For the lasagna soup, I chose a combination of Italian sausage and ground white-meat turkey, but you could use beef and pork if you prefer.


Begin by adding the oil to a large stockpot. Heat the oil over medium-high heat. Add the meats, and spend about 10 minutes slightly browning and cooking them.
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I have a wonderful tool that this same girlfriend gave me last Christmas that helps cut up ground meat into smaller pieces. Grab one of these if you spot one.

Lower the heat to medium and add the onions. Stirring occasionally, cook the onions for about 5 minutes, then add the mushrooms.


Cook the mushrooms for about 5 minutes. Add the garlic and give it a stir. Then add the broth.

Break up the lasagna noodles and place them in the broth.
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Submerge the noodles as best you can, cover the pot, and lightly simmer the noodles for about 30 minutes. I used whole-wheat noodles. If you’re using white noodles, be careful not to overcook them.

Add the spinach, and carefully stir it into the broth until it wilts. Pour in the crushed tomatoes and add the seasoning.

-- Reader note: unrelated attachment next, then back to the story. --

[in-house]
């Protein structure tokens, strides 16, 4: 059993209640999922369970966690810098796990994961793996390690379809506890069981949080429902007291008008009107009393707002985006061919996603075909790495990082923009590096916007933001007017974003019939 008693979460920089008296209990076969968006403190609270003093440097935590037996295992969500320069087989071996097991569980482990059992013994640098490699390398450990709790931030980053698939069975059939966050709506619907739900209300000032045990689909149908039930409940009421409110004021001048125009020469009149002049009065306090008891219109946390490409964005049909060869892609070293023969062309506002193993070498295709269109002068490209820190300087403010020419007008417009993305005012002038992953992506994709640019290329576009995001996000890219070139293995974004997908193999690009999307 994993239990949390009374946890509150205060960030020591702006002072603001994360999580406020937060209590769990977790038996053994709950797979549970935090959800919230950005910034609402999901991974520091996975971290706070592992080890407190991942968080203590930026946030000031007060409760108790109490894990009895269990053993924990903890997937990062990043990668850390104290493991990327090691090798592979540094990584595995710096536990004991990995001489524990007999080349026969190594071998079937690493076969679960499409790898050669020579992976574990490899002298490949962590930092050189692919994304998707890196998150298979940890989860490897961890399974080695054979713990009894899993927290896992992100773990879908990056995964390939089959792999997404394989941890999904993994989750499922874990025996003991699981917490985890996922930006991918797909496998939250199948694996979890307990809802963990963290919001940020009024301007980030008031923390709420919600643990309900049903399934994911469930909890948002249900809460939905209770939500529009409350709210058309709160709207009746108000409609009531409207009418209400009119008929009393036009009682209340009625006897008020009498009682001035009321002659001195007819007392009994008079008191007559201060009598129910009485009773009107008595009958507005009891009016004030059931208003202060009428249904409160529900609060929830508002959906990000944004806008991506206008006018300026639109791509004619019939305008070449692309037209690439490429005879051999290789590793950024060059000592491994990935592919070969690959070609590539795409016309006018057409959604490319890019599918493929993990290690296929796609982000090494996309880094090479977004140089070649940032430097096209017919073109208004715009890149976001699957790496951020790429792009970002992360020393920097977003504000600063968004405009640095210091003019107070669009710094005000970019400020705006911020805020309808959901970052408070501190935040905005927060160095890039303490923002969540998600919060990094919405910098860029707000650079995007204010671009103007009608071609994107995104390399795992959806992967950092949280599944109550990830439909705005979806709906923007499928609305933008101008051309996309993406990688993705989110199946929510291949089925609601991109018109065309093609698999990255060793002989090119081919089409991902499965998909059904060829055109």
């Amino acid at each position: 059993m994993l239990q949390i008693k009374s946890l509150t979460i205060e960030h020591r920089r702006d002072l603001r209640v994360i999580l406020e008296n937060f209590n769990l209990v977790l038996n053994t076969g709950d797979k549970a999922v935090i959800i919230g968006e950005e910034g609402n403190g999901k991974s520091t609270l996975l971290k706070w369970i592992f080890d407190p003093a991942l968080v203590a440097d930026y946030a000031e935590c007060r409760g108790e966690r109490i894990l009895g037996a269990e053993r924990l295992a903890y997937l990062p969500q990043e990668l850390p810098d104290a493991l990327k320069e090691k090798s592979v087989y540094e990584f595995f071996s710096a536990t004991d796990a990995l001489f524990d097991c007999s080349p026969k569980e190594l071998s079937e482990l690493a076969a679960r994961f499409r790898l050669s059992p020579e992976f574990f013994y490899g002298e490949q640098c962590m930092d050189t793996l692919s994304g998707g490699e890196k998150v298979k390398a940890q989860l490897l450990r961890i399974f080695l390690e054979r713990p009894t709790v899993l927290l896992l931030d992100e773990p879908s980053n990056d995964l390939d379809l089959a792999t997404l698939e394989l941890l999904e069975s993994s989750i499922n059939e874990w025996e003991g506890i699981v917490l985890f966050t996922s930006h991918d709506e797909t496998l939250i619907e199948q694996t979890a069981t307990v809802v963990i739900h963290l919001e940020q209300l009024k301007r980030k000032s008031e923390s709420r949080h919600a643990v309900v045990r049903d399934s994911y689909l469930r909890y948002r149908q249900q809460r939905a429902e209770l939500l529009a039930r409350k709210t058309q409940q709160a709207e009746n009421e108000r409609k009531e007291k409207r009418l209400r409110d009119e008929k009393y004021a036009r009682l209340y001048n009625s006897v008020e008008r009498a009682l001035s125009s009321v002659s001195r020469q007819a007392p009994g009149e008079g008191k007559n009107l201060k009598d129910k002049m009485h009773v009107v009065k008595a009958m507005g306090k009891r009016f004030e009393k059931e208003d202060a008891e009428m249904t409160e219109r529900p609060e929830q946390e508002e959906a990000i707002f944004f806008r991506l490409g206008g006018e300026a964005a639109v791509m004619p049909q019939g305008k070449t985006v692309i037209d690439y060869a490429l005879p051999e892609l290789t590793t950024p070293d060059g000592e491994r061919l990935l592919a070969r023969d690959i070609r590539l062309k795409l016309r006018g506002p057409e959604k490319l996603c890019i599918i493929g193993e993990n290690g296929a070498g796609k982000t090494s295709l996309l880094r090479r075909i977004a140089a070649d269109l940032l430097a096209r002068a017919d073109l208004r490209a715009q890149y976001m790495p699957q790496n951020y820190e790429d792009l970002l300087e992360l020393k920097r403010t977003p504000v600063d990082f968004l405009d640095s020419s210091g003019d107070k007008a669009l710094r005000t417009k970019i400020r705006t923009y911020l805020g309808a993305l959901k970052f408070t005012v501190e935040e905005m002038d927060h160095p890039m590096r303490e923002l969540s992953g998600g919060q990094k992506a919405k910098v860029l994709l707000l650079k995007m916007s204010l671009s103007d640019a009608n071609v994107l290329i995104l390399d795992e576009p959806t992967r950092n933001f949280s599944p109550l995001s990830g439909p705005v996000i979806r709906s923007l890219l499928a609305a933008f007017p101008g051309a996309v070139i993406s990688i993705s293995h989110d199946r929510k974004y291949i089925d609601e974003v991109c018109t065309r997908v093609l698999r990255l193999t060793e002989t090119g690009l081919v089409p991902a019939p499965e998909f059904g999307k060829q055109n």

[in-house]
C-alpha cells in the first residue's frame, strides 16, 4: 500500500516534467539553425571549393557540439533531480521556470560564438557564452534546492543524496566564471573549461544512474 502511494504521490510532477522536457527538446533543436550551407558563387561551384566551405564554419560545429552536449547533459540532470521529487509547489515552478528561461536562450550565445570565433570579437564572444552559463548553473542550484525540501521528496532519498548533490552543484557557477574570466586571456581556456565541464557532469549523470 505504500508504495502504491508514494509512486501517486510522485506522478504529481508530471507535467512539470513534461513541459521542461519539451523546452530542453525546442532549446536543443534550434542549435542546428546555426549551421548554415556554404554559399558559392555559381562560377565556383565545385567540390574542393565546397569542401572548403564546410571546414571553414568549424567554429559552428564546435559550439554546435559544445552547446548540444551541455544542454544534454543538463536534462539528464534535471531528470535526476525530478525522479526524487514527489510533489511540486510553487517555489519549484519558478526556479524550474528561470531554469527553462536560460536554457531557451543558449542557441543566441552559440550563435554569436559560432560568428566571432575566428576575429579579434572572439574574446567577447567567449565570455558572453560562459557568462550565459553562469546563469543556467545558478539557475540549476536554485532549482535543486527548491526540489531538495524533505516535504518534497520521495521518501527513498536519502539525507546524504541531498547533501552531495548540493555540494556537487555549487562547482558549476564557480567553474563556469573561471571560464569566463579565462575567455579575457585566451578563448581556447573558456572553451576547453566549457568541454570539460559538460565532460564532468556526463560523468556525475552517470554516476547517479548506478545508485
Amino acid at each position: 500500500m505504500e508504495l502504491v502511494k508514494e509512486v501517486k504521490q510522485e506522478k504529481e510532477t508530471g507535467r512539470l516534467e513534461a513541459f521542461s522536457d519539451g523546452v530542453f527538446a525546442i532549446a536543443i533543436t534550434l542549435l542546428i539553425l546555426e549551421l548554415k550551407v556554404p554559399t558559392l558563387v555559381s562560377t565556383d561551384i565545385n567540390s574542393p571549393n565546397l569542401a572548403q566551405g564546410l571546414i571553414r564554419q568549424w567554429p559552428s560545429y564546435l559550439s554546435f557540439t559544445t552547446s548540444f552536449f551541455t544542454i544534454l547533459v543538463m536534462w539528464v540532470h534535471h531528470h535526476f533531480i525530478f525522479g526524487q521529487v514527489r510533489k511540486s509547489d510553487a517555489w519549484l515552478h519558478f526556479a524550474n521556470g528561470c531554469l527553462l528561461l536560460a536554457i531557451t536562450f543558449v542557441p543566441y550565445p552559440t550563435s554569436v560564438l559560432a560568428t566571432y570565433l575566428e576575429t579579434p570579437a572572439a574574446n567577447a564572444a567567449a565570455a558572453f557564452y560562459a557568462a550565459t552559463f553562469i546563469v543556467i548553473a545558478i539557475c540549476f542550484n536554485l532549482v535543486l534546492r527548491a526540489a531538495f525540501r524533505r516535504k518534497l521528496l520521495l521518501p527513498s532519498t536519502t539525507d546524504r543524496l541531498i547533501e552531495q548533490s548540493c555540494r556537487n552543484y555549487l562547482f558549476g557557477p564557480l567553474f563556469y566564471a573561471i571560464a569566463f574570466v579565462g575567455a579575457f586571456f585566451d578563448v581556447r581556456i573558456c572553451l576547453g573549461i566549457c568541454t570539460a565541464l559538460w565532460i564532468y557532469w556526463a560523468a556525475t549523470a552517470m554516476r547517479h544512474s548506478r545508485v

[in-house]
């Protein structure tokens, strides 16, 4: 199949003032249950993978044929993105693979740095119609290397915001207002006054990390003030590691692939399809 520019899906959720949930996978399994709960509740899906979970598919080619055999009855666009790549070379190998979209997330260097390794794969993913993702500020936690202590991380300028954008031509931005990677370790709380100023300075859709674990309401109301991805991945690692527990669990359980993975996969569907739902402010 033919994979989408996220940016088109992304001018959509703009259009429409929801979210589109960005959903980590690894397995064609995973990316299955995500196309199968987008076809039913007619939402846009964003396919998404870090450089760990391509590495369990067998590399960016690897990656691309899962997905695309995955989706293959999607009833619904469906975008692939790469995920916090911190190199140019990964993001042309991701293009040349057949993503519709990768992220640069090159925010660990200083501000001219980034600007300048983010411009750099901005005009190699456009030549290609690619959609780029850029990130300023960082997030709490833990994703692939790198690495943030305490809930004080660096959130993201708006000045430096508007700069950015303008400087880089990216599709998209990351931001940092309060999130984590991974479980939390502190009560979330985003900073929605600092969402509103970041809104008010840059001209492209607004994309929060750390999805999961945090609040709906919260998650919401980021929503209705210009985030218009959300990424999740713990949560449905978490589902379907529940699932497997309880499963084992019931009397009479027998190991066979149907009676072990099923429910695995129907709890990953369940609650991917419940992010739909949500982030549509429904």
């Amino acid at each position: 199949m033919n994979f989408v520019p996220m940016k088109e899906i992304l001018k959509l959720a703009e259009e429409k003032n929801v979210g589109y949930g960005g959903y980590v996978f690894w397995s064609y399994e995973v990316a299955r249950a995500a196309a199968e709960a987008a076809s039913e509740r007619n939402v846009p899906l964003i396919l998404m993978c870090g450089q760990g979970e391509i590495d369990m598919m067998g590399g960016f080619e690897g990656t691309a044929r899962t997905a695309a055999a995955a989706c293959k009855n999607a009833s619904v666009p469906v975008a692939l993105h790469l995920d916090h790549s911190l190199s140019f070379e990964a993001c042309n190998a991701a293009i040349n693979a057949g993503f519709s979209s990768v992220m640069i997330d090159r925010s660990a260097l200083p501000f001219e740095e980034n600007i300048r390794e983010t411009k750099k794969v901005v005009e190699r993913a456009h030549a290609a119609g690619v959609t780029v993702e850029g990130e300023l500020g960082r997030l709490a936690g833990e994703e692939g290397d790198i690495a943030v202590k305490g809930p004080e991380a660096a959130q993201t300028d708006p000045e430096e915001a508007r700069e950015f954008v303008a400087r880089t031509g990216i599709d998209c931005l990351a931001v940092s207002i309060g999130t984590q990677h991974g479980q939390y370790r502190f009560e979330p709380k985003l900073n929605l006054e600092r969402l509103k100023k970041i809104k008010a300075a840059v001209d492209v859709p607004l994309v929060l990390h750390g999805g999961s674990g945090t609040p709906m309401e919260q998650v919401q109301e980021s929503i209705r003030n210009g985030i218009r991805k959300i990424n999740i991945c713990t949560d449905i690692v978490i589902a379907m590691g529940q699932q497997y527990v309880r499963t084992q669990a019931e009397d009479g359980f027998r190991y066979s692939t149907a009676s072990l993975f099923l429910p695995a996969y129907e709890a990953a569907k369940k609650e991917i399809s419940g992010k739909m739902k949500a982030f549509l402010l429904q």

Give everything a good stir. Spinach and mushrooms aren’t necessarily traditional in lasagna, but in this soup the vegetables are a great addition, making the soup a little healthier by stretching the meat.
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Heat the soup, taste for seasoning,and serve hot.
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In the past, when I have made this soup for a crowd, I offered cheese choices so everyone can customize his/her lasagna soup. You can place a little blob of fresh ricotta in the bottom of your bowl, add the hot soup, then add a few fresh mozzarella pearls and freshly grated Parmesan. Or simply offer grated mozzarella. It’s all good. But some cheese is absolutely necessary or it won’t be lasagna soup.

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Today I placed grated fresh mozzarella in the bottom of the bowl, and topped the soup with finely grated Parmesan. When you stir the melted cheese with the soup, you’re tasting lasagna. And it’s fabulous!

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* Which herb or herbs to use in a red sauce that would be used in a traditional lasagna are widely debated. Some people only use oregano, some a mixture of basil and oregano. I just love the flavor of dried basil, when no fresh basil is available. Make this soup your own.

note: It’s important to add all of the broth to this soup. For one thing, it’s important for cooking the noodles. But secondly, you don’t want the soup so tomatoey thick that you’re eating spaghetti sauce instead of a soup. Keep a good balance between the crushed tomatoes and broth.